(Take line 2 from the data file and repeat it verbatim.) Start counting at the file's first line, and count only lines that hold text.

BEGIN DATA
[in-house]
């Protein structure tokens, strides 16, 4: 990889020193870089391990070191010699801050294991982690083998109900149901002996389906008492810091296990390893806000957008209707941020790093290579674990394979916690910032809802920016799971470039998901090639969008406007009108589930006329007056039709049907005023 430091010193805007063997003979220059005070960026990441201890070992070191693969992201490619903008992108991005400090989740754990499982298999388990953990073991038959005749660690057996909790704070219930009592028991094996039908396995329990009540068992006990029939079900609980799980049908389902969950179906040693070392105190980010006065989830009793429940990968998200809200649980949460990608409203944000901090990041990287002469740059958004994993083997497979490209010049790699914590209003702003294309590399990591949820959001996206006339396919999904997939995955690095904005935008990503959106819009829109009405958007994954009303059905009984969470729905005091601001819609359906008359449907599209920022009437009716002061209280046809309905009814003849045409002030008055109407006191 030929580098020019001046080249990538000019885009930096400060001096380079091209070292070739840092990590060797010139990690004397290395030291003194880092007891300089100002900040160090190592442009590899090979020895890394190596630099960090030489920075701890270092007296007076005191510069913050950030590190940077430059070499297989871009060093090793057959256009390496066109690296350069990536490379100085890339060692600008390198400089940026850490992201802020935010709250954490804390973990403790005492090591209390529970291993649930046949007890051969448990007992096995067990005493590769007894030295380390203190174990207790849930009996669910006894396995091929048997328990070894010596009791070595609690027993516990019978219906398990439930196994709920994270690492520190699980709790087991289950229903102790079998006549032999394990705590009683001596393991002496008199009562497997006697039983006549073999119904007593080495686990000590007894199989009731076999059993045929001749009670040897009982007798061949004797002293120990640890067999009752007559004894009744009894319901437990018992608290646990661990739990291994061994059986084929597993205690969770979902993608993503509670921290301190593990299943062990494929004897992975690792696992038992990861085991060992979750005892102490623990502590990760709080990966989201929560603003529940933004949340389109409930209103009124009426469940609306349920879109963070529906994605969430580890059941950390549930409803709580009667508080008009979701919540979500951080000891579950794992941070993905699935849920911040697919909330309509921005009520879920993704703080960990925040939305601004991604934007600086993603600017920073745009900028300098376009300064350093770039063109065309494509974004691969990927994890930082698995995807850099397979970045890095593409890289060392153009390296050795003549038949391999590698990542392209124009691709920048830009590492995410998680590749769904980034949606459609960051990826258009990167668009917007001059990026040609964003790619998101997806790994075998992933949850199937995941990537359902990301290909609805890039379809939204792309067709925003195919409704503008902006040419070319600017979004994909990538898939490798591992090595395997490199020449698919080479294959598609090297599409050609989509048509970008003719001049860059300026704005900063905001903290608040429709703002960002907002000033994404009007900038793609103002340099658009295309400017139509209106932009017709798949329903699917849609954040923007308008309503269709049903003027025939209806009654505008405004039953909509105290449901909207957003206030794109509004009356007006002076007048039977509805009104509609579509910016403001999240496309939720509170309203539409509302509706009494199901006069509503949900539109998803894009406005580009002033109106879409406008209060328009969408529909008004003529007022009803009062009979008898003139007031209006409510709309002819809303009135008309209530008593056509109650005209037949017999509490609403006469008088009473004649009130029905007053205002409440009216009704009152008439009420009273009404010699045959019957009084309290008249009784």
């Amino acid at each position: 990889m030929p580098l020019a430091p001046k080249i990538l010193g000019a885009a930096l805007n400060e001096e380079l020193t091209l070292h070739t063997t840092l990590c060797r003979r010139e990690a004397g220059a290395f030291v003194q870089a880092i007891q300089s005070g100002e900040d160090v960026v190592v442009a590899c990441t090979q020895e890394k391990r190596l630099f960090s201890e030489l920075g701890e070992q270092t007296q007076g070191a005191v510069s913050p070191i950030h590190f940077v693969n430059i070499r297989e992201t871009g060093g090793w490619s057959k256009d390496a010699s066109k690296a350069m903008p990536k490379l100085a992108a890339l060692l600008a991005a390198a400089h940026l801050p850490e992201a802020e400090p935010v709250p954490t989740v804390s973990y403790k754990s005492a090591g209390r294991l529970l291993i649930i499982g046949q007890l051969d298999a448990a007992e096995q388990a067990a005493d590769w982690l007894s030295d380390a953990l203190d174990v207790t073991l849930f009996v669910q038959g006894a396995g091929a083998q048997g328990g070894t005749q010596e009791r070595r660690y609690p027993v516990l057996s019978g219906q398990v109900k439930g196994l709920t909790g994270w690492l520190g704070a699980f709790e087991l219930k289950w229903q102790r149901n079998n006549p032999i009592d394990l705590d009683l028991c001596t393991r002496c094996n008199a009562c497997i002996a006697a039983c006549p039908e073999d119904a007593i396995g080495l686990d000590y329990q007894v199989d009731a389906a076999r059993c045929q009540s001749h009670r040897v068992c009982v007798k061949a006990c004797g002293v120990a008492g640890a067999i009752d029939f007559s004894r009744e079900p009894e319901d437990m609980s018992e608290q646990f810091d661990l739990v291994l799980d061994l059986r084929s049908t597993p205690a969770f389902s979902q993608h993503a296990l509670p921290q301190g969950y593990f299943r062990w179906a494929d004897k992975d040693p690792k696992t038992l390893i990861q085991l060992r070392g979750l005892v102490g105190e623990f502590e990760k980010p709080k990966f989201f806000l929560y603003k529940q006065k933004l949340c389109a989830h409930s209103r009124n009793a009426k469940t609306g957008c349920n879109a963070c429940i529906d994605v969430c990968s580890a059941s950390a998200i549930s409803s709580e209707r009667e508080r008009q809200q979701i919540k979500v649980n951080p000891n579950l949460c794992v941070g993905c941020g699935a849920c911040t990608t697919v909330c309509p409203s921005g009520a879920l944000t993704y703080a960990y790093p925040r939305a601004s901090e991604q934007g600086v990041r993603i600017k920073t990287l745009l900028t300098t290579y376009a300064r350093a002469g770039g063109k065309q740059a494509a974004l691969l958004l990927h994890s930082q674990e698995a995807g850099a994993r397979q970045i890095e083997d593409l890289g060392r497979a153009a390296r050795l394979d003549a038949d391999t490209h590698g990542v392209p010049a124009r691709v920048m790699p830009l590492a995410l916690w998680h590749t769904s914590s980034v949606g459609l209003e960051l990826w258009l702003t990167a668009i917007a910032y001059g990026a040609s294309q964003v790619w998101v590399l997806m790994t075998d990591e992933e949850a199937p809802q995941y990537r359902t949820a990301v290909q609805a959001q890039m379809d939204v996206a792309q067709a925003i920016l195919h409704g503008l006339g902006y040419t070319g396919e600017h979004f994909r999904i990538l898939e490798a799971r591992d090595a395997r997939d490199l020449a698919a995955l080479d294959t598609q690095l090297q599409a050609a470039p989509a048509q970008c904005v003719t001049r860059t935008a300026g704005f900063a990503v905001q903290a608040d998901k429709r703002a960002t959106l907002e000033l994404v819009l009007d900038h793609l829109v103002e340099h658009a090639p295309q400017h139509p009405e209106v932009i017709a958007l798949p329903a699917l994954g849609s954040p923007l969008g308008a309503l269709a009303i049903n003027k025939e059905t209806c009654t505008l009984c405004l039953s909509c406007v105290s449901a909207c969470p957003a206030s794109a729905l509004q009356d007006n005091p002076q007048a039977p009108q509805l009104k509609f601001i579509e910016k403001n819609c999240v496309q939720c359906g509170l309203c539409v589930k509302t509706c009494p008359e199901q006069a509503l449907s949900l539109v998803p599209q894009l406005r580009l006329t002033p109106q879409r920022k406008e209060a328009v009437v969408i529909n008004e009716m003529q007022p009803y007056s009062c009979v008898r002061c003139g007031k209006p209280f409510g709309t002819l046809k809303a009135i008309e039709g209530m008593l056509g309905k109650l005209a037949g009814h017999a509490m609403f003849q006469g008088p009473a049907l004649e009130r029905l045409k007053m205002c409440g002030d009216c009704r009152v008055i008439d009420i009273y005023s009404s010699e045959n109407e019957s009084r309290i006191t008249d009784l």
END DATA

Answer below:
């Protein structure tokens, strides 16, 4: 990889020193870089391990070191010699801050294991982690083998109900149901002996389906008492810091296990390893806000957008209707941020790093290579674990394979916690910032809802920016799971470039998901090639969008406007009108589930006329007056039709049907005023 430091010193805007063997003979220059005070960026990441201890070992070191693969992201490619903008992108991005400090989740754990499982298999388990953990073991038959005749660690057996909790704070219930009592028991094996039908396995329990009540068992006990029939079900609980799980049908389902969950179906040693070392105190980010006065989830009793429940990968998200809200649980949460990608409203944000901090990041990287002469740059958004994993083997497979490209010049790699914590209003702003294309590399990591949820959001996206006339396919999904997939995955690095904005935008990503959106819009829109009405958007994954009303059905009984969470729905005091601001819609359906008359449907599209920022009437009716002061209280046809309905009814003849045409002030008055109407006191 030929580098020019001046080249990538000019885009930096400060001096380079091209070292070739840092990590060797010139990690004397290395030291003194880092007891300089100002900040160090190592442009590899090979020895890394190596630099960090030489920075701890270092007296007076005191510069913050950030590190940077430059070499297989871009060093090793057959256009390496066109690296350069990536490379100085890339060692600008390198400089940026850490992201802020935010709250954490804390973990403790005492090591209390529970291993649930046949007890051969448990007992096995067990005493590769007894030295380390203190174990207790849930009996669910006894396995091929048997328990070894010596009791070595609690027993516990019978219906398990439930196994709920994270690492520190699980709790087991289950229903102790079998006549032999394990705590009683001596393991002496008199009562497997006697039983006549073999119904007593080495686990000590007894199989009731076999059993045929001749009670040897009982007798061949004797002293120990640890067999009752007559004894009744009894319901437990018992608290646990661990739990291994061994059986084929597993205690969770979902993608993503509670921290301190593990299943062990494929004897992975690792696992038992990861085991060992979750005892102490623990502590990760709080990966989201929560603003529940933004949340389109409930209103009124009426469940609306349920879109963070529906994605969430580890059941950390549930409803709580009667508080008009979701919540979500951080000891579950794992941070993905699935849920911040697919909330309509921005009520879920993704703080960990925040939305601004991604934007600086993603600017920073745009900028300098376009300064350093770039063109065309494509974004691969990927994890930082698995995807850099397979970045890095593409890289060392153009390296050795003549038949391999590698990542392209124009691709920048830009590492995410998680590749769904980034949606459609960051990826258009990167668009917007001059990026040609964003790619998101997806790994075998992933949850199937995941990537359902990301290909609805890039379809939204792309067709925003195919409704503008902006040419070319600017979004994909990538898939490798591992090595395997490199020449698919080479294959598609090297599409050609989509048509970008003719001049860059300026704005900063905001903290608040429709703002960002907002000033994404009007900038793609103002340099658009295309400017139509209106932009017709798949329903699917849609954040923007308008309503269709049903003027025939209806009654505008405004039953909509105290449901909207957003206030794109509004009356007006002076007048039977509805009104509609579509910016403001999240496309939720509170309203539409509302509706009494199901006069509503949900539109998803894009406005580009002033109106879409406008209060328009969408529909008004003529007022009803009062009979008898003139007031209006409510709309002819809303009135008309209530008593056509109650005209037949017999509490609403006469008088009473004649009130029905007053205002409440009216009704009152008439009420009273009404010699045959019957009084309290008249009784």